• Route 765: Kingsnorth – Hoo – Strood – London (coach/commuter service)
  • Route 796: Grain – Lower Stoke – Allhallows – Chatham

6.18 The limited nature of the bus service was raised by the community in consultation events, stating that, for the majority of the day, there is only one bus every two hours and that if there is a cancellation (as is often the case) then it can mean a four hour wait for the next bus. This clearly disadvantages many people, including all those who do not have access to a private car.

6.19 In High Halstow it is therefore important that investment in walking and cycling infrastructure is matched by a commitment to improving the quality and frequency of the bus service for the benefit of all residents. Indeed, this echoes recommendations in the Governments 'Bus Back Better' strategy43.

6.20 Any future growth of High Halstow to the east must allow for the incorporation of bus routing through the site and into the existing village, such that all residents are within walking distance of a bus stop. Comfortable walking distances to bus stops for able- bodied people are around 300-400 metres, equivalent to a five minute walk. Bus stops within any future growth area on land to the east of High Halstow shall be located to minimise walking distances to these. This also means providing for a permeable network of walking routes to and from the bus stops, as well as good waiting facilities and service information that encourage their use.

6.21 From the future growth area on land to the east of High Halstow bus routes are likely to make use of Christmas Lane, Britannia Road and Ratcliffe Highway. Junction improvements and bus priority measures that help support more efficient services at these points are welcome. Best practice guidance on bus routing and infrastructure within new housing developments should be referred to44.

Policy HH M3: Bus services, routes and infrastructure

  1. Proposals for development should respond to the need to reduce the generation of road traffic and help reduce air and noise pollution. Development will, where appropriate to the scale of proposals, incorporate sustainable transport measures, including new bus routing, new or improved waiting facilities, including real time information, and or accessibility to services, which may include new crossing points next to bus stops.
  2. Infrastructure for new bus services should be provided that links development on land to the east of High Halstow with the existing village area and the proposed new railway station to the south of the Parish.
  3. As part of development on land to the east of High Halstow provision for bus routing must be made from the site. Bus stops should be located so that all residents are within walking distance of a bus stop. Streets must be carefully designed to balance the needs of competing users and avoid conflicts between bus users, pedestrians and cyclists.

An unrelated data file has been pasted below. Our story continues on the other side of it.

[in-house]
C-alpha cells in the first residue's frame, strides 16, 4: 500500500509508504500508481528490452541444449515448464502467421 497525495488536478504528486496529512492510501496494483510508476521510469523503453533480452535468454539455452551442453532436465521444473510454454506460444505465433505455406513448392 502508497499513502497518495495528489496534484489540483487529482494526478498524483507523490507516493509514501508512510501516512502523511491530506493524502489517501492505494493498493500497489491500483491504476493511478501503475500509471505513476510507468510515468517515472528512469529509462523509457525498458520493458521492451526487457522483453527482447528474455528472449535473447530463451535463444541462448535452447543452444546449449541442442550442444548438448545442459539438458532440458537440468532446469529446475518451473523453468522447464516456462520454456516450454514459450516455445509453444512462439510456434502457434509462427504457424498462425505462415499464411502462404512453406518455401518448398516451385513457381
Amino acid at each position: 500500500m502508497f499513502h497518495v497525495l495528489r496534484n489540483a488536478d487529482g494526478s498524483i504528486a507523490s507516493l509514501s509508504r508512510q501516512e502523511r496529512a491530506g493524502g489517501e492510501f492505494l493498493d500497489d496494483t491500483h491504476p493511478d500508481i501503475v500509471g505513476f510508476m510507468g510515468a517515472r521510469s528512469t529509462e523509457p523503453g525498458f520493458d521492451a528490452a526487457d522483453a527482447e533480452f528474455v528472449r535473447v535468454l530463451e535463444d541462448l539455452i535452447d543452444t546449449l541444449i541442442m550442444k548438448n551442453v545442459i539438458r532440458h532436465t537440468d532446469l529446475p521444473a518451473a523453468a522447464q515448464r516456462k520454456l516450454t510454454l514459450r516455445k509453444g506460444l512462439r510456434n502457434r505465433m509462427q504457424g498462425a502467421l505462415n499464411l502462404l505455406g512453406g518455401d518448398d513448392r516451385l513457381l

4. The provision of bus priority measures will be supported as part of the growth area, enhancing bus access and service efficiencies between High Halstow and the new railway station. This may involve the remodeling of the Christmas Lane / Ratcliffe Highway roundabout.

6.22 The Housing Infrastructure Fund awarded to Medway Council will support the provision of a new rail passenger station at Sharnal Street, located immediately outside the parish boundary. Although the Neighbourhood Plan can only set policies for land within the Neighbourhood Area, it is important that development of the station and any major growth in High Halstow is undertaken holistically.

6.23 To be an effective and attractive transport option the station will need to be easily accessible and integrated with the wider movement network, allowing for journeys to and from the station by foot, bicycle and public transport. Convenient step-free access combined with secure and covered cycle storage should be provided, with bus stops located close to the station entrance.

6.24 Access by foot or bicycle to the station will require users to cross the A228 Ratcliffe Highway. This is a busy road with fast moving traffic and a record of accidents (see Appendix 3). Safe crossing points are thus required and, for these to be used as the default choice must be available upon opening of the station. Various options for provision of safe crossings exist, though the preference would be for a green bridge, allowing seamless foot and cycle access across the A228, connecting with the existing network of public rights of way. This could also make use of the existing topography along the A228. Indeed, the Medway Council publication, 'Planning for Growth on the Hoo Peninsula', envisages provision of a green bridge along the A228 to 'provide easy access across the A228'.